A lot has changed since I last wrote to you … a lot! I hardly know where to start. But, I’m going to give it a try.
I’ll start with what’s happened in the nation in general. The panic over the nation of Islam and the terrorists it spawned has pretty much subsided. We endured eight years of a Democrat in the white house who was elected primarily because he’s African American on his father’s side. And then re-elected because the Republicans nominated a gutless wonder by the name of Romney.
The damage of that eight years was nearly irreparable, but one of the most unlikely people to be nominated by the Republicans and then elected president, Donald Trump began cleaning up the swamp. The only reason he doesn’t have a lock on election this time around is a Chinese originated virus that has killed over 150,000 people. The democrats and their willing accomplices in the press have done a pretty thorough job of blaming him even though he was the first president to stand up to the Chinese and begin the process of renegotiating all of the previous administrations’ bad trade deals. I can’t help but wonder if the Chinese didn’t deliberately spread the virus world-wide in order to derail those talks.
Now the democrats have swung so far to the left toward a near totally socialist agenda that even Granny would have to vote Republican, and you remember what die hard democrat she was. You should ask her about it. I’m sure she’s around up there somewhere.
So much for that. In my world, things have changed a lot too. After my letter to you was published with visions of royalties just pouring in and offers of a movie deal coming in by the day, I started working weekends at bar in Phoenix called The Cash Inn. And no, I didn’t start drinking again. I just liked being there and made a lot of friends there over the ensuing 5 or 6 years. The owners at the time Lisa and Adele, especially Lisa were some of my biggest supporters.
I got a considerable amount of support from others in the LGBT community. Keith, who I identified as “Keifer” hired me to help him re-model two houses. Unfortunately, he died suddenly one day owing me a substantial amount of money and his partner refused to pay me the balance.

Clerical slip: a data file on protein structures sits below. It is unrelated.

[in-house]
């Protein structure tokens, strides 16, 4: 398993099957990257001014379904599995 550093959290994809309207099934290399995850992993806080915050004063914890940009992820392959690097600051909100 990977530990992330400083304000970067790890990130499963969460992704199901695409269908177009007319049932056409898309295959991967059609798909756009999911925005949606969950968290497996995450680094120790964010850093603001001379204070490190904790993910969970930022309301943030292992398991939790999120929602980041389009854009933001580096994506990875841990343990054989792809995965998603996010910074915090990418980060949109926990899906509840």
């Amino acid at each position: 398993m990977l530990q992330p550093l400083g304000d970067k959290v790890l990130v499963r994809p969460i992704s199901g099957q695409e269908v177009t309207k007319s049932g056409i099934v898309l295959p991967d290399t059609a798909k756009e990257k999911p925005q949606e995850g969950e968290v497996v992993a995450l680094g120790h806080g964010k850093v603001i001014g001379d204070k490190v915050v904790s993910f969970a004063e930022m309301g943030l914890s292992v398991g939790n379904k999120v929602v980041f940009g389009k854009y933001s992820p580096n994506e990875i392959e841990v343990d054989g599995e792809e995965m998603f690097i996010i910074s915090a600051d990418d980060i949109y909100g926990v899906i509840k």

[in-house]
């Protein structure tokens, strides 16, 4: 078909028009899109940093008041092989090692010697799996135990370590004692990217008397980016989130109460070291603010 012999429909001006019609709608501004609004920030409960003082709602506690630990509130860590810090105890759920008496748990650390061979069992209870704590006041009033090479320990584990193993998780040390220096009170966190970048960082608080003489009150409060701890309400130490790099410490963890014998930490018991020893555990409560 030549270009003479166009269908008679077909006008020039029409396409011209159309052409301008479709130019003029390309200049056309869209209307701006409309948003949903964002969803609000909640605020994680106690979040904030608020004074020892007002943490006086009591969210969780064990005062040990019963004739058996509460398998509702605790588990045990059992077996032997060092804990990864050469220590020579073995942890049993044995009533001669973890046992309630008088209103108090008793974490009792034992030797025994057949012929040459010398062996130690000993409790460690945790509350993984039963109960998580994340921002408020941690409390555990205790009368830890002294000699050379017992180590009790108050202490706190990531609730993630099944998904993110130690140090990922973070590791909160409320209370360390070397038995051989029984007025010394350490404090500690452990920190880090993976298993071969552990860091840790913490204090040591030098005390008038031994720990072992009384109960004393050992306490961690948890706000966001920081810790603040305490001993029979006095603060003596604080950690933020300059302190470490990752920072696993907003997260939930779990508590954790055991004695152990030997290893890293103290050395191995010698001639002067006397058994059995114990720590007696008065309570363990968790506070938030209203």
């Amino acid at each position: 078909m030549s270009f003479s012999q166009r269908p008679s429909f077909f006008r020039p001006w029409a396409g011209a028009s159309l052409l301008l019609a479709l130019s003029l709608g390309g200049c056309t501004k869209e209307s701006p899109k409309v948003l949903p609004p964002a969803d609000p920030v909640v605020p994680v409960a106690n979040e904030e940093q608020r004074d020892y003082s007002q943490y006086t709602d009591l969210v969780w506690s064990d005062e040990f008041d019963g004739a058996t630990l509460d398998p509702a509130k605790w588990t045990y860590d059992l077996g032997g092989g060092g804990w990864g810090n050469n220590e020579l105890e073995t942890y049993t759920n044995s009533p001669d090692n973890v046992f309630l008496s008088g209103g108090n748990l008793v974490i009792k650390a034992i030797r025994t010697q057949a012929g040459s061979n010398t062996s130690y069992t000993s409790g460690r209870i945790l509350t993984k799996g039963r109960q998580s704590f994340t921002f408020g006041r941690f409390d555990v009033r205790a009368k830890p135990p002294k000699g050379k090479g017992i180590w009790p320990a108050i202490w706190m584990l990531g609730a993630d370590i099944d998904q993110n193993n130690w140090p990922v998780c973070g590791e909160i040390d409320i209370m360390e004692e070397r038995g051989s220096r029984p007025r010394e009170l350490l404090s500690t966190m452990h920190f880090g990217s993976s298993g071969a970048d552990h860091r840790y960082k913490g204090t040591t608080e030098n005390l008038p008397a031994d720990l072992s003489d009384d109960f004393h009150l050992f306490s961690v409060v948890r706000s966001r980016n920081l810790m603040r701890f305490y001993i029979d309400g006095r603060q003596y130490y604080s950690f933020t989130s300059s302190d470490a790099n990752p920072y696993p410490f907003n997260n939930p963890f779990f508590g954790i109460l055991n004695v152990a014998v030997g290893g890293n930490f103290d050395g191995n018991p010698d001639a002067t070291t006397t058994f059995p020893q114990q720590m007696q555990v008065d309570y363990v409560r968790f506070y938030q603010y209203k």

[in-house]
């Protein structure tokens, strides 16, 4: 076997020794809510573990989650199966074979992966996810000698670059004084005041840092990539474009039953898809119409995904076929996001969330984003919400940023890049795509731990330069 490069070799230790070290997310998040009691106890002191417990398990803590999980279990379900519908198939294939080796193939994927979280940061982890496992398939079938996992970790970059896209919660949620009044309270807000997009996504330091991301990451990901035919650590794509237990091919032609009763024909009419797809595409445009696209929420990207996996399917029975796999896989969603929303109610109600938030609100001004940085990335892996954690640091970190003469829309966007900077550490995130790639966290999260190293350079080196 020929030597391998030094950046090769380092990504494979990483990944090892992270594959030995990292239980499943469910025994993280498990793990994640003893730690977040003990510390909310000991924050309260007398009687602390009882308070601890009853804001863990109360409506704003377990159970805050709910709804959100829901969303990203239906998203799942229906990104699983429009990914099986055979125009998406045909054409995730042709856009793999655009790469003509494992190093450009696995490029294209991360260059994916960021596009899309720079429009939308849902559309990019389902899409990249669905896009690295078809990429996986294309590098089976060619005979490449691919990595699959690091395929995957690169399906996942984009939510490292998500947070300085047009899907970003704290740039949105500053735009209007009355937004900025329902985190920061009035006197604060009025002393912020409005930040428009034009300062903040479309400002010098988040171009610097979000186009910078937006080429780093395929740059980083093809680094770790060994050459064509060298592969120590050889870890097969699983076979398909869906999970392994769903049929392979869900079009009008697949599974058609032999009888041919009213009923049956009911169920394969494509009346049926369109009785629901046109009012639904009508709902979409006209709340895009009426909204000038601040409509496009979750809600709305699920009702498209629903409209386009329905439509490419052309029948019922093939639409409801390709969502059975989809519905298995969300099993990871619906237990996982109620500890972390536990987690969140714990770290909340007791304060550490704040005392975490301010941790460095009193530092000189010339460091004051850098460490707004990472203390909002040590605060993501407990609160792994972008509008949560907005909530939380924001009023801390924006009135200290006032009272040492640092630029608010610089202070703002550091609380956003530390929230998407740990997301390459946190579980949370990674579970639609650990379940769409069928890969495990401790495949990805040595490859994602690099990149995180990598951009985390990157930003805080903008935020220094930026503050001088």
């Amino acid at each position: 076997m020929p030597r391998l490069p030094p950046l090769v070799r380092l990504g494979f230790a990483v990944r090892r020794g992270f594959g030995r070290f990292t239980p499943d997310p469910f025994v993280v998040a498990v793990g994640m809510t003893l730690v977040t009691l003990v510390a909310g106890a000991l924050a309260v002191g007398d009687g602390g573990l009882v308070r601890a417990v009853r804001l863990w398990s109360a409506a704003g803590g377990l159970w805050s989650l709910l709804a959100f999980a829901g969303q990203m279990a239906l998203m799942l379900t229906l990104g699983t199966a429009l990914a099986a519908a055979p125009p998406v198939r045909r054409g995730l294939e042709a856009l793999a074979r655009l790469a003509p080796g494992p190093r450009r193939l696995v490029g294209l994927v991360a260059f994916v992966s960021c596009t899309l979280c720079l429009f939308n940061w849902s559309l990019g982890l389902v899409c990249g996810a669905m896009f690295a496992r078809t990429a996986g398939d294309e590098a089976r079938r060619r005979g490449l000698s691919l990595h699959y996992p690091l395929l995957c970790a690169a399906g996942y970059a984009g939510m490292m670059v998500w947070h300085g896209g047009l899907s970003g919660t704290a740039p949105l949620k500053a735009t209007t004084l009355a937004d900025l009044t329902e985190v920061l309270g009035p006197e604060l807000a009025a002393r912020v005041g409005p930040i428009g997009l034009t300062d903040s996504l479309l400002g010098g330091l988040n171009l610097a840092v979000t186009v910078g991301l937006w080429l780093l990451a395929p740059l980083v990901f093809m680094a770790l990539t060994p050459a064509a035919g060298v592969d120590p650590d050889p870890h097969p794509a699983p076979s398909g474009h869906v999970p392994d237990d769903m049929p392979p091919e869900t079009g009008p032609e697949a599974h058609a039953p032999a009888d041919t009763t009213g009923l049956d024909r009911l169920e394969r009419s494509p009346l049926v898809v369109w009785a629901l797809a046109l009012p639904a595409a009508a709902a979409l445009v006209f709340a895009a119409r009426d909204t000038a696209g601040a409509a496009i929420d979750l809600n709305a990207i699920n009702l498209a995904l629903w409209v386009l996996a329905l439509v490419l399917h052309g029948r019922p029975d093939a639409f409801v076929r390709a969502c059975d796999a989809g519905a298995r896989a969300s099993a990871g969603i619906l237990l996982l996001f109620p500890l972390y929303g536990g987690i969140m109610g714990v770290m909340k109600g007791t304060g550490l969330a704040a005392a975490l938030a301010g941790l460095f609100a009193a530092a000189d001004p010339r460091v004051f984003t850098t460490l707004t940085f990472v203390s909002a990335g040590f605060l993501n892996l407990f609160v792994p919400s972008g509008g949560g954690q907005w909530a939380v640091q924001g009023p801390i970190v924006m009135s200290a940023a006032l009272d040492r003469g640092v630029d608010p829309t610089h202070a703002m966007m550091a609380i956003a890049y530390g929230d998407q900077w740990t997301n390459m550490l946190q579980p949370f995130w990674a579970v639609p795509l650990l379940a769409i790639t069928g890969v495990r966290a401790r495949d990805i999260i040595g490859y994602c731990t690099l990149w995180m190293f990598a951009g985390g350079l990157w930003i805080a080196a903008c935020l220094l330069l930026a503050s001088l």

Then I went to work doing remodel and repair work on another bar, Plazma in Phoenix. I got to know the owner Jim through my pastor, Jabowa Whitehead. We used to go over there after church on Sunday afternoon and spend time getting to know other people in the church. At one time Jim gave me an advance on work I hadn’t done yet so I could buy books to sell at a college in California. Which brings me to another person; someone who has become just about the best friend I’ve ever had, with one exception, that of course being The Blue Magnet.
I have to admit that I don’t remember exactly what year it was when Christine Curtain, The Little Green-Eyed Blonde introduced me to Jimmy Urbanovich, but it had to have been at least eleven or twelve years ago. Since that time, he and his wife Renee’ have become not only important supporters but have also become good friends. Jimmy has invited me back to speak at Crafton Hills College in Yucaipa every year but this year and that being the result of Covid-19. Renee was instrumental in getting a promotional video produced by her son for me to use, in an effort to book speaking engagements, but before any could be arranged Covid-19 hit.